Session 6: Metrology and Legislation B, Contributed Talk
6V-066

Calibration of Black Carbon Instruments with the CPMA-Electrometer Reference Mass Standard (CERMS)

G. J. Smallwood1, J. C. Corbin1, J. S. Olfert2, P. Lobo1
1National Research Council Canada, 2University of Alberta

A wide range of instruments employing a number of different measurement principles report the mass concentration of black carbon (soot).  The reported values depend both on the characteristics of the source particles used in the calibration and the reference method applied, neither of which are unique or traceable.  The limitations associated with the reference method are avoided by using the centrifugal particle mass analyser (CPMA)–electrometer reference mass standard (CERMS) technique. All aspects of the CERMS technique are traceable to the SI, resulting in a traceable mass standard similar in principle to the calibration for CPCs.  The CERMS is capable of classifying and measuring in-situ reference mass concentrations down to levels below 1 μg/m3 and in real-time (~1 Hz). Additional advantages of the CERMS are its low uncertainty (~3 %) and its measurement of a well-defined quantity: total post-CPMA suspended PM mass. The classification of the particles is not affected by particle morphology or composition. When presented with a nonvolatile black carbon (BC) aerosol for calibration, CERMS may be used to calibrate instruments for the measurement of BC mass concentration.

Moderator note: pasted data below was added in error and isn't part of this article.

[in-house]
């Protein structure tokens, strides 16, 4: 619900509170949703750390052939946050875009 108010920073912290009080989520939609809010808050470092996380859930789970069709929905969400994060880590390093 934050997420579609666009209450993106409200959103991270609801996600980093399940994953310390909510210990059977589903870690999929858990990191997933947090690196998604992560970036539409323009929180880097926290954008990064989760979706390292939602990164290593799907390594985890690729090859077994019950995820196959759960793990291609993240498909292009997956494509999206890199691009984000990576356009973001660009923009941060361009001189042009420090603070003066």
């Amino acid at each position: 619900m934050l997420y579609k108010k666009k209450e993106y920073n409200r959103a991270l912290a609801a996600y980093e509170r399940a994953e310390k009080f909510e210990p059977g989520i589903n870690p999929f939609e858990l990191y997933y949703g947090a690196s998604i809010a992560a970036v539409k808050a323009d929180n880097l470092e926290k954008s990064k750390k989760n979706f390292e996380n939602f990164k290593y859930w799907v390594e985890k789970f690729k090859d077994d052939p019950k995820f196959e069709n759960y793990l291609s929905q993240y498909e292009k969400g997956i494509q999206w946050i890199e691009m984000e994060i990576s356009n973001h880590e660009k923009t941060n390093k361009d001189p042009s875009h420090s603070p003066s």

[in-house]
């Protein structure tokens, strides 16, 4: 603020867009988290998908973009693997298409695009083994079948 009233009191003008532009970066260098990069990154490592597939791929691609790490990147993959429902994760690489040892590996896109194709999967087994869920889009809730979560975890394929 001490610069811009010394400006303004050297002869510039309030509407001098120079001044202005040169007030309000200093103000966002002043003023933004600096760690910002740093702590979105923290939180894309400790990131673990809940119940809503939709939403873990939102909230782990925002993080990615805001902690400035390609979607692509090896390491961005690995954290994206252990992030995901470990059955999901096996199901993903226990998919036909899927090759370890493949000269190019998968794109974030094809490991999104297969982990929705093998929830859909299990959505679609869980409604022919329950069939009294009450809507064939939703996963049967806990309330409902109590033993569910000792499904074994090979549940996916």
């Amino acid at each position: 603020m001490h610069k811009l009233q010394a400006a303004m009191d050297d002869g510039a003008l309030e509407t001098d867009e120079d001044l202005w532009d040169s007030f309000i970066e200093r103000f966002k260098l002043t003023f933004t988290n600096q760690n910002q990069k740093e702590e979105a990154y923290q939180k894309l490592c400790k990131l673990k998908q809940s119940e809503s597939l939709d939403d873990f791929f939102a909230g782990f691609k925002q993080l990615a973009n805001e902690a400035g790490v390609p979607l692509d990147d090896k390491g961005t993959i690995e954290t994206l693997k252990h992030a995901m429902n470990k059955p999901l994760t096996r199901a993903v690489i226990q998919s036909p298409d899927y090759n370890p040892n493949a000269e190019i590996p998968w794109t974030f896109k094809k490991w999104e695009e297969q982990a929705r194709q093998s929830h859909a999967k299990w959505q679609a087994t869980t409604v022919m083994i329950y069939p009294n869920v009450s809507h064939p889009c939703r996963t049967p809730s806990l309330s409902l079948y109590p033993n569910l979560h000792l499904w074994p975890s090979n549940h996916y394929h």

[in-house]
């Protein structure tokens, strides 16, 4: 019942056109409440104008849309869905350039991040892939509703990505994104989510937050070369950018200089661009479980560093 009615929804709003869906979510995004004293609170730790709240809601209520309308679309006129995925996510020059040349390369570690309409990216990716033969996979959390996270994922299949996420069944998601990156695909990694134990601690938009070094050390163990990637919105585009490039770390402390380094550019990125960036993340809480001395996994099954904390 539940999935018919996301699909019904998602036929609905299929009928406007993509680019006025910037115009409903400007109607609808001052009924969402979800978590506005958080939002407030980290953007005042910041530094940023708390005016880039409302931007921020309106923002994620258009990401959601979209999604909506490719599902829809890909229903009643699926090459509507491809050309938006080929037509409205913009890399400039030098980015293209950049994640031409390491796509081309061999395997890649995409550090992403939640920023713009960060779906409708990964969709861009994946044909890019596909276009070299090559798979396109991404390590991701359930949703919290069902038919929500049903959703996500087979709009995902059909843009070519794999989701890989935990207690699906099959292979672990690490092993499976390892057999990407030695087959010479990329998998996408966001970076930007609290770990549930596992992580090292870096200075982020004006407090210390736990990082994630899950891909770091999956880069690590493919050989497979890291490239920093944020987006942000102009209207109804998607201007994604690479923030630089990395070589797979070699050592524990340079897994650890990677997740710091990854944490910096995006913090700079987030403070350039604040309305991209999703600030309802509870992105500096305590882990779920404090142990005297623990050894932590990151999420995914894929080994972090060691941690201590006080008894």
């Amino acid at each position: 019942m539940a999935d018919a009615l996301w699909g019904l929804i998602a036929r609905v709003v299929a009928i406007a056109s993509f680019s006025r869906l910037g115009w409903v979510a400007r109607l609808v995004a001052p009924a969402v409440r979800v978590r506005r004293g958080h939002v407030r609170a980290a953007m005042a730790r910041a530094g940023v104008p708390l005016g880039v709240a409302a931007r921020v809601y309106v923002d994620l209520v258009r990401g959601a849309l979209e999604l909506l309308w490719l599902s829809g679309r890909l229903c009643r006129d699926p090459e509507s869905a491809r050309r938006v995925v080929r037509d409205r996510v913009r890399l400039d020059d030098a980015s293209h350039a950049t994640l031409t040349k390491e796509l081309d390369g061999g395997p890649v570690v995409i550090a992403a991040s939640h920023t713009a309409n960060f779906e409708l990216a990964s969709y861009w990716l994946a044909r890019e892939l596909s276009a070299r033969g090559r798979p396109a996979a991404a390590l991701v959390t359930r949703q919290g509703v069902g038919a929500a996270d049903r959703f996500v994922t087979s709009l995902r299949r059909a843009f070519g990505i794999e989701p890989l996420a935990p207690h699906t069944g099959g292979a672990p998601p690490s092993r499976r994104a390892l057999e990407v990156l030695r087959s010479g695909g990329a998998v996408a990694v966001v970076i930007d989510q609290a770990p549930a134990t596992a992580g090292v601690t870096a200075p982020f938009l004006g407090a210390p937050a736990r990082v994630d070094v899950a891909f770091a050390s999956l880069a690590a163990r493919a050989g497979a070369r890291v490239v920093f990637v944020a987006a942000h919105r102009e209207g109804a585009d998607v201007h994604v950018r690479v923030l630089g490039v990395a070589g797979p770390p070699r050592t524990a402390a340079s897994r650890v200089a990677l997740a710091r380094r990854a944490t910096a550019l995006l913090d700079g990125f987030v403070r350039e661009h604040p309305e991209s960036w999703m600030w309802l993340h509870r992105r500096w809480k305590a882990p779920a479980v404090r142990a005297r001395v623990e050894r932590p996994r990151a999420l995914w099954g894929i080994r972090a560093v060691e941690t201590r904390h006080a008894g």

Results for calibration of a number of instruments, including those based on photoacoustic (PAX and MSS), attenuation (CAPS PMssa), and laser-induced incandescence (LII 300) principles are presented.  A number of sources for BC are evaluated, including laboratory soot generators (MISG and miniCAST) and engine emissions (gas turbine and diesel).  The results show that the BC instrument responses for different sources do vary, as a result of differences in the particle morphology, internal structure, or composition.  As thermal-optical analysis (TOA) to determine elemental carbon (EC) mass is the reference method for the mass concentration measurement of aircraft gas turbine engine nonvolatile particulate matter (nvPM) emissions, a comparison between EC mass from TOA and nvPM mass from CERMS is also discussed and closure for mass is demonstrated under carefully-controlled conditions [1]. The sensitivity of the CERMS is shown by characterizing the limits of detection of the LII 300 and PAX instruments. The results support the use of CERMS with well-characterized BC sources to provide reference mass concentrations for the calibration of instruments measuring BC mass concentrations.

[1]  J. C. Corbin et al., “Closure between particulate matter concentrations measured ex situ by thermal–optical analysis and in situ by the CPMA–electrometer reference mass system,” Aerosol Sci. Technol.2020, 54, 1293–1309.